Lately I’ve gotten into the habit of making my own corn chips — a process that has proved to be deeply satisfying on so many levels. I bake them with just the thinnest coating of oil, so the resulting chip bakes up satisfyingly crisp with a very slight chew and not at all greasy, and the corn flavor comes through strong and clear.
This homemade version is also less oily and salty than many store-bought brands, making it a more healthful choice. This is also a good recipe for those of you who aren’t interested in taking on the challenges of deep-frying. In total, this recipe takes 15 to 20 minutes to assemble and bake.
What Are the Best Tortillas for Tortilla Chips?
With these chips, it’s all about the quality of the tortillas — so if possible, buy locally made corn tortillas. I’m fortunate to live in an area with a large Latin American population, so my chances of scoring amazing authentic tortillas are very high. When I do, I always buy extra, storing them in the freezer in packs of six. That way I can remove what I need and leave them to quickly thaw on my counter.
Trader Joe’s makes a decent corn tortilla if that’s more convenient for you. Homemade chips are also an excellent way to use up slightly stale tortillas.
How Do I Make My Tortilla Chips Crispy?
- Use a very thin layer of oil. Too much oil will make the chips soggy. Instead, brush the tortillas with a very thin layer.
- Bake in a single layer. A little overlapping is fine, but if the chips overlap too much, they won’t crisp.
- Let them cool completely. When you first remove the chips from the oven, they’ll still be slightly flexible in the middle. As they cool, they’ll continue to crisp all the way through. Test one — if it isn’t as crisp as you’d like, return the trays to the oven for two or three minutes more.
(Images: Dana Velden)
Good-quality corn tortillas
Neutral vegetable oil, such as grapeseed or canola
Flaky sea salt
Preheat oven and oil trays. Preheat oven to 350°F. Pour a few tablespoons of oil into a bowl and brush a thin coating onto your baking trays. Set aside.
Oil and stack the tortillas. Place one tortilla on the cutting board and brush the top with a light layer of oil. You don't need a lot of oil, but do pay attention to the outer edges of the tortilla, an area that's easy to miss. Place another tortilla on top of the oiled one and brush the top with oil. Continue in this manner until all your tortillas are oiled and stacked in one pile.
Cut into wedges. Using a large, sharp knife, cut your tortilla stack in half using one firm chop, if possible. Cut one of the halves in half and cut each of those halves in half again, forming wedges. Repeat with other side. This will give you eight stacks of tortilla wedges.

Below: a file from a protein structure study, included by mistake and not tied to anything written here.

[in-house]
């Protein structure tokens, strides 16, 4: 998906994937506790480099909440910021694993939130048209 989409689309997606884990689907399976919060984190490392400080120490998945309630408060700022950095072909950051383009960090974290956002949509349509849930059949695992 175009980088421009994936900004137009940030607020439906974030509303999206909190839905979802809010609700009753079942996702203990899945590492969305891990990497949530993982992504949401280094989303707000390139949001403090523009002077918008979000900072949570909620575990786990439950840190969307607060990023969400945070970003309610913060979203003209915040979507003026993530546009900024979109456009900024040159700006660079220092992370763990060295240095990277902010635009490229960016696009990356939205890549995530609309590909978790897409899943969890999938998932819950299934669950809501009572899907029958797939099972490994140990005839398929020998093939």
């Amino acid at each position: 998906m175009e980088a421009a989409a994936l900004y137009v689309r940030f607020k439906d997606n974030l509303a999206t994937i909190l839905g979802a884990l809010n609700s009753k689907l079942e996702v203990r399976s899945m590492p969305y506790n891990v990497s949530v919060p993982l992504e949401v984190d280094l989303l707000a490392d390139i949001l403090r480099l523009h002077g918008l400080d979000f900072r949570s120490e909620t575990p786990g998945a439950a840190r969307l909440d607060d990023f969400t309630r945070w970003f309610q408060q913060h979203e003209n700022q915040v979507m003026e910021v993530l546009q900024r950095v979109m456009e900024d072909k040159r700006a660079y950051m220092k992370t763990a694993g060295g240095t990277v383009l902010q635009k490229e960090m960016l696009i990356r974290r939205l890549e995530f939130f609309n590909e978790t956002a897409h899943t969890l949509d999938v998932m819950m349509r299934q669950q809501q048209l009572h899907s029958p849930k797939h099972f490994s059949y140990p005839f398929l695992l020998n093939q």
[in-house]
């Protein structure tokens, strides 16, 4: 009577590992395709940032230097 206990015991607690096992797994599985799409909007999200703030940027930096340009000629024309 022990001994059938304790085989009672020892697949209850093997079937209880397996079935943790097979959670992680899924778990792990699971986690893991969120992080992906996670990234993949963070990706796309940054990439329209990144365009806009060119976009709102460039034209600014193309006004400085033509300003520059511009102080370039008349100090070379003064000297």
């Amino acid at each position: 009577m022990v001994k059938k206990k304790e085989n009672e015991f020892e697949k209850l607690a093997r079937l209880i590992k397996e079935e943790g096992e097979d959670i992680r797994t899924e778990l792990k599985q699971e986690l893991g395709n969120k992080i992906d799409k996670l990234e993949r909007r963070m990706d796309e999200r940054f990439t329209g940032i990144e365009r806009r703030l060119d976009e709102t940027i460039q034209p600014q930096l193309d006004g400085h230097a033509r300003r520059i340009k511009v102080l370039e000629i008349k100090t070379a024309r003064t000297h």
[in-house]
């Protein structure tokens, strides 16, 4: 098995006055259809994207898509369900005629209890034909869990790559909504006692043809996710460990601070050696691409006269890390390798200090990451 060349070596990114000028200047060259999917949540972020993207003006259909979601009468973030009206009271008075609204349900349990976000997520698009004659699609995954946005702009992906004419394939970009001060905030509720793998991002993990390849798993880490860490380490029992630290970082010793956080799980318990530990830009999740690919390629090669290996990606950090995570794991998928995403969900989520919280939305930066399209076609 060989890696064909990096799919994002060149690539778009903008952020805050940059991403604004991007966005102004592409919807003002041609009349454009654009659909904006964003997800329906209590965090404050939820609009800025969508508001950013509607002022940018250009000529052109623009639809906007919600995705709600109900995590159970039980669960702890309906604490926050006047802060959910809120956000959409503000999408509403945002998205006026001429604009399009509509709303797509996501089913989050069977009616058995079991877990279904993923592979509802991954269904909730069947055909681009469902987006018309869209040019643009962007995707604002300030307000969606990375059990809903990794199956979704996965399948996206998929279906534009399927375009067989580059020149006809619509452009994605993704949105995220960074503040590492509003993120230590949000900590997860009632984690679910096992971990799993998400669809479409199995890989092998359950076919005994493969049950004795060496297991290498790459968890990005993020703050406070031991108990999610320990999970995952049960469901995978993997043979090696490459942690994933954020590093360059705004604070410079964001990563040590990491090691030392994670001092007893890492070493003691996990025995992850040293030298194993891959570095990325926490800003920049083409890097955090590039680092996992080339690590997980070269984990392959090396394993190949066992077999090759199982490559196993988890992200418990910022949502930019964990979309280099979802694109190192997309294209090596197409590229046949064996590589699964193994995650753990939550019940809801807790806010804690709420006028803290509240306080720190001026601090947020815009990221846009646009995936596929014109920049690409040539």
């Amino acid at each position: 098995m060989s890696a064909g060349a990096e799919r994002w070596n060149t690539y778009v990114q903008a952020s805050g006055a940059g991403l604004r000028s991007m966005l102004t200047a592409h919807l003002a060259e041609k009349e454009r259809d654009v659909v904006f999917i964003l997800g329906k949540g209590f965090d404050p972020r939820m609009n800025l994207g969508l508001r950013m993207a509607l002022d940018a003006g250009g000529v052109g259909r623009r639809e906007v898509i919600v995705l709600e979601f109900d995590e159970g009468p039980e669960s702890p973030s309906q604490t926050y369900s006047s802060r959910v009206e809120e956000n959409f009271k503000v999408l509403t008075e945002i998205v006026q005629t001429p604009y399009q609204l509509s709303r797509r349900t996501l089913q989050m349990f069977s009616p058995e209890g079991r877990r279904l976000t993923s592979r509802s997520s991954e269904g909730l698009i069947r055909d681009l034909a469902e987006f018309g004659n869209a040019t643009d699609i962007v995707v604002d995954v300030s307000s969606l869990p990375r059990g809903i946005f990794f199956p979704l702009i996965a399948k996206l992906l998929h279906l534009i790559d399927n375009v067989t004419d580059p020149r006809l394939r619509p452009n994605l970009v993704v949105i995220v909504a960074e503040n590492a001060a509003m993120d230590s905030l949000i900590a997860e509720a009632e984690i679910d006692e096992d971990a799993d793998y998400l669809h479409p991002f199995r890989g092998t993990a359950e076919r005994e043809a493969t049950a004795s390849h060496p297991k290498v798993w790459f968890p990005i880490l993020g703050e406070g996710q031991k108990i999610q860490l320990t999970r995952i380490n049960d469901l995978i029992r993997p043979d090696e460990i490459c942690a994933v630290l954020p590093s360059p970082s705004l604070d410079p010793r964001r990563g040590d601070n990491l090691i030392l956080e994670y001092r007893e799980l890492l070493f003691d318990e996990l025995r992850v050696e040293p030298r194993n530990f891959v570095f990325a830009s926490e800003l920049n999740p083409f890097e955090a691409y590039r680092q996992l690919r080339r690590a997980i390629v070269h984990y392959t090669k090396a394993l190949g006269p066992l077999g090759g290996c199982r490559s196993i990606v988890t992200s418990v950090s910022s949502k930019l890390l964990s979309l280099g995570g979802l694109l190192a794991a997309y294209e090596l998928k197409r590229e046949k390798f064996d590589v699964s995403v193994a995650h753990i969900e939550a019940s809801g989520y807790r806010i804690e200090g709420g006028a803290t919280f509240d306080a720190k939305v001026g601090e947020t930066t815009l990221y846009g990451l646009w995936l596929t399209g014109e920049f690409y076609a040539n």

Arrange on trays and salt. Arrange the tortilla wedges in a single layer on the oiled trays. Place the wedges with the un-oiled sides facing down so that they have contact with the oil on the tray. A little overlapping is fine, but don't overlap too much or they won't crisp. Sprinkle a pinch or two of flaked sea salt over the tops, being sure that all of the wedges get a touch of salt.
Bake for 8 to 12 minutes. Place trays in the oven and bake for 8 to 12 minutes. Check your chips at 8 minutes and rotate your pans. Be aware that very thin tortillas are vulnerable to your oven's hot spots and can start to char.
The chips are done when the edges are crisp and dry and slightly lifted from the tray. They should be a few shades darker, though not completely browned. (Chips made from handmade tortillas will often have a few brown spots on them so don't worry if you see a few.) The chips will still be slightly flexible in the middle, but will crisp further as they cool.
Remove and cool. Remove trays from the oven and let cool slightly. As they cool, the chips will continue to crisp all the way through. Test one and if it isn't as crisp as you would like, return the trays to the oven for 2 or 3 minutes more.
Once the chips are fairly cool, remove them from the tray and serve. If you're not eating them right away, store in an airtight plastic bag or container. Homemade chips are especially susceptible to getting stale, so be sure to bag them up as soon as possible.